on a trust document do you have to list anything other than properties or is all other assets considered tanigable properties?
2 Answers from Attorneys
Regarding a revocable or living trust in Florida, the grantor (trustor) is not required to specify in the trust each item of property. The trust authorizes the holding and use of such property, then the property is transferred to the trust later or when acquired. Property which is titled such as land, vehicles, boats, etc should be conveyed to the trust, in its name. Intangible property such as stocks, bank accounts, etc. many be placed in the name of the trust as well. The trust will provide for holding of untitled property, such as furniture, paintings, etc. Advice: consult with an experienced attorney regarding specific items of property and drafting of an appropriate trust.
"Funding the trust" or conveying the ownership to the trustee can be very frustrating, but is a necessity if you desire to have the property held in the trust and be controlled by its terms. Most legal counsel have seen major errors made in this regard over the years including invalid titling, recording or documenting of the properties. In Florida you should consult with counsel about holding your homestead in a "ladybird deed" then over into the trust after death and still avoid probate - 4 states now permit this to be done; this way the home titling will not create problems as to creditors, being a disqualifying action under Medicaid. Should there be large artwork, or non titled car or boat kit, or other tangible items that are very valuable and do not have a registered title, I recommend a "bill of sale" or an assignment document to the trust to prove that you made the conveyance to the trust even though you still retain possession.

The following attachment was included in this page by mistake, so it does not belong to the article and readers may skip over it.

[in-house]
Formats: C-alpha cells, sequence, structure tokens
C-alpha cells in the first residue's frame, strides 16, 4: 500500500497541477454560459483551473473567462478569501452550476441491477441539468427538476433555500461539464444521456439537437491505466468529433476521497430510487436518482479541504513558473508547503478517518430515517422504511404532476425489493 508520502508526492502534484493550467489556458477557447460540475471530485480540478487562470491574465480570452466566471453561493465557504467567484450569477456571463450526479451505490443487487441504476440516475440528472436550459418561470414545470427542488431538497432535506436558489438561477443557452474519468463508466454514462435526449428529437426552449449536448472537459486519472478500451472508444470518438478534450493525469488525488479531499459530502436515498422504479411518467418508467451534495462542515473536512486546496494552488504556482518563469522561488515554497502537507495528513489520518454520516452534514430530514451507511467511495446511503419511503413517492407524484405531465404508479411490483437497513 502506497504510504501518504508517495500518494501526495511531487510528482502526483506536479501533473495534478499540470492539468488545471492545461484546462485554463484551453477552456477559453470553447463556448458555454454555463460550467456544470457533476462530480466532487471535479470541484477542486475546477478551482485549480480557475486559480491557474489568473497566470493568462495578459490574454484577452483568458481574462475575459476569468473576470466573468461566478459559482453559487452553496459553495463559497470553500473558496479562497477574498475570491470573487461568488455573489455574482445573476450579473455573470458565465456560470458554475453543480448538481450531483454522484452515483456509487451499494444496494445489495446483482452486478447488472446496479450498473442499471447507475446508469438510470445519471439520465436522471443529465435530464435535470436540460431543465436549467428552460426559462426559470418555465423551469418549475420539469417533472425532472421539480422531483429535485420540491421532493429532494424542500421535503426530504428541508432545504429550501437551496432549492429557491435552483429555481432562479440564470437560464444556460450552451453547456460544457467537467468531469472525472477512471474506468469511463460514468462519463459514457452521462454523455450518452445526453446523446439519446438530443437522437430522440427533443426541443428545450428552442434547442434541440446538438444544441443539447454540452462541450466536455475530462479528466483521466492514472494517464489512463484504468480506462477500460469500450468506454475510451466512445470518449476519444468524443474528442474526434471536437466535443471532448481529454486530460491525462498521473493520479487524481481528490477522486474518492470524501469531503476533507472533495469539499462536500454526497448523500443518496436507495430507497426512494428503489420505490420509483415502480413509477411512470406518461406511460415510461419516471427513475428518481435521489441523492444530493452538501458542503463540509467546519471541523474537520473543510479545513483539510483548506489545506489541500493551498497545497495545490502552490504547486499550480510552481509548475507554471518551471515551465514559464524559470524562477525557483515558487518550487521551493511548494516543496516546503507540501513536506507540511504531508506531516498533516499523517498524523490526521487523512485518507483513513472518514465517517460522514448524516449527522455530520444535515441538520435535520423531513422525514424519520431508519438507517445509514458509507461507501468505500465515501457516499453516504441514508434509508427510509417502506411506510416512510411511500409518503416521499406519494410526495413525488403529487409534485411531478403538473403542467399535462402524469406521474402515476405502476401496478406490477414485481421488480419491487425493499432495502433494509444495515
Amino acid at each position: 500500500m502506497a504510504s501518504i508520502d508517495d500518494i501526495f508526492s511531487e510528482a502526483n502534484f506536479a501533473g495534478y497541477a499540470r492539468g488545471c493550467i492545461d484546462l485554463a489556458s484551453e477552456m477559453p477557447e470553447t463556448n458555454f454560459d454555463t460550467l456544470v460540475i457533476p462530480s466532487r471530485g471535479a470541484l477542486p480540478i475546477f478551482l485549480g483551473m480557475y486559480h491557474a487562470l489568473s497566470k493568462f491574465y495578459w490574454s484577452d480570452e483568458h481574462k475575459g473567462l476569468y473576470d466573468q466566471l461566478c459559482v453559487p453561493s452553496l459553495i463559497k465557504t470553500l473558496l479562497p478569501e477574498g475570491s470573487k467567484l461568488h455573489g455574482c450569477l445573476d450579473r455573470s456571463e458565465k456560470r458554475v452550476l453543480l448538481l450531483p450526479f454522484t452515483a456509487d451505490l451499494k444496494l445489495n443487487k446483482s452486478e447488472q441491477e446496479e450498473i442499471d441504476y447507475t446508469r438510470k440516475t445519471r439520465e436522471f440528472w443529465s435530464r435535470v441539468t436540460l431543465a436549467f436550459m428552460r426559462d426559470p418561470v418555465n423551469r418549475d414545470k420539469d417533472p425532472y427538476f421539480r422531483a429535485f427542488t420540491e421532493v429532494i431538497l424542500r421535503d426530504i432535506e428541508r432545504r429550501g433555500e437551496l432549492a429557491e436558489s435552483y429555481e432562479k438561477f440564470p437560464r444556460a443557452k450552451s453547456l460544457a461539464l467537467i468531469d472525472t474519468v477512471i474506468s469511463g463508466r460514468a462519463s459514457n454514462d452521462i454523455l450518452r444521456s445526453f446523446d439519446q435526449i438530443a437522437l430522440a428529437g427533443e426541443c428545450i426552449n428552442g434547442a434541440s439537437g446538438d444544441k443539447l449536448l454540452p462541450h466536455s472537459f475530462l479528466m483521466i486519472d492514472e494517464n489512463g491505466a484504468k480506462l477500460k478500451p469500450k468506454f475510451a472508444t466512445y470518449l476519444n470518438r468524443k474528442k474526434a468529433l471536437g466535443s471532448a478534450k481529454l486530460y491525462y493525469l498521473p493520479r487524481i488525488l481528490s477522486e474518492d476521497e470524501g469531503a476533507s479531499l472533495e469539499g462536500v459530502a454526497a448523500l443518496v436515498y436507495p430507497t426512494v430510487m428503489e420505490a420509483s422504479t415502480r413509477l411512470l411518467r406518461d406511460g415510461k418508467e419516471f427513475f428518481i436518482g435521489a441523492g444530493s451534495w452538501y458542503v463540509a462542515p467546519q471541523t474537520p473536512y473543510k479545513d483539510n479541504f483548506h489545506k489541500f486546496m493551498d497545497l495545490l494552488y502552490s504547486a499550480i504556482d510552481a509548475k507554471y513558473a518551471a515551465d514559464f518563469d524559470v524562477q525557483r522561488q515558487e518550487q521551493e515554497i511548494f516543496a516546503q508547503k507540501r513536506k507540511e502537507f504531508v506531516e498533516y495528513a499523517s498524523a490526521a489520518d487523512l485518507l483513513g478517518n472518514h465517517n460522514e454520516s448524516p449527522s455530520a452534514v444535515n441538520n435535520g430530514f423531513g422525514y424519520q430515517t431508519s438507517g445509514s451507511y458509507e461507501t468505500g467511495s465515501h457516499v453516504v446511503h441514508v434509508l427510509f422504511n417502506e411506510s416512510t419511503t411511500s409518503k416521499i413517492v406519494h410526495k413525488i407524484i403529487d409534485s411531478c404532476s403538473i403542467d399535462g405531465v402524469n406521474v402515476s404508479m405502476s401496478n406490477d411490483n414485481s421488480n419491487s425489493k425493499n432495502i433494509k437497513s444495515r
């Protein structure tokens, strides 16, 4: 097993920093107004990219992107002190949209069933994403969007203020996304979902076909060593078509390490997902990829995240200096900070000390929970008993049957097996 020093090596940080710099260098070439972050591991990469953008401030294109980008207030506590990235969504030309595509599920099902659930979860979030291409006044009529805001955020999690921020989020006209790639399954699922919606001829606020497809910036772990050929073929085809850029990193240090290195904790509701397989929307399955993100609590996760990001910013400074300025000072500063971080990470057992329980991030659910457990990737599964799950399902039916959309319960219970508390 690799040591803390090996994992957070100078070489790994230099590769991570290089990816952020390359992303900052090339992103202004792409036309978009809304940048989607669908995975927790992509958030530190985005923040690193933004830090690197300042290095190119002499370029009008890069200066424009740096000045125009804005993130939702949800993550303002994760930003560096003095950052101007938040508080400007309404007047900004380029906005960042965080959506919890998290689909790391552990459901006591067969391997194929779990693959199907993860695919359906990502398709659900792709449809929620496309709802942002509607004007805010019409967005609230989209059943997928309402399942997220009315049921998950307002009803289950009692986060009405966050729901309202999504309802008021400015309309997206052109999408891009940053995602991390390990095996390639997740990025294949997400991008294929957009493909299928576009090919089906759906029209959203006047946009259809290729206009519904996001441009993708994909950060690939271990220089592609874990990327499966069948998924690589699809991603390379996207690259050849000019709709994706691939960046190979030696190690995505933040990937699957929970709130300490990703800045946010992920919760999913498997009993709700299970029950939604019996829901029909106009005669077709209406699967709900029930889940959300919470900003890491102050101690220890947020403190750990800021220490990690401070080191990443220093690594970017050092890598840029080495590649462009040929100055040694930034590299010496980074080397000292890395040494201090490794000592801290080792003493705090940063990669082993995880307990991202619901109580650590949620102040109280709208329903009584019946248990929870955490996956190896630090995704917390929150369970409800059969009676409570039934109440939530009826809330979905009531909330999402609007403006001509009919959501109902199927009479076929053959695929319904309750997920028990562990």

In Florida your trust may provide a sheet upon which you can itemize tangible items for distribution following death to specifically named individuals and attach the sheet to the Trust. However be sure if you don't have possession of such item that it is left to the very person who does have possession should they be your relative, e.g. fur coat or jewelry currently being used by daughter in law, and your Trust list or Will leaves it to some other relative!!
Also be sure to check on the following before titling certain assets into the trust for additional costs such as: auto/vehicle transfers and registration; County property tax departments upon business assets being transferred; documentary stamps should the grantor be different than the trustee and there is no indication of a 98 year lease nor life estate reserved in the Grantor.
Hope this helps some.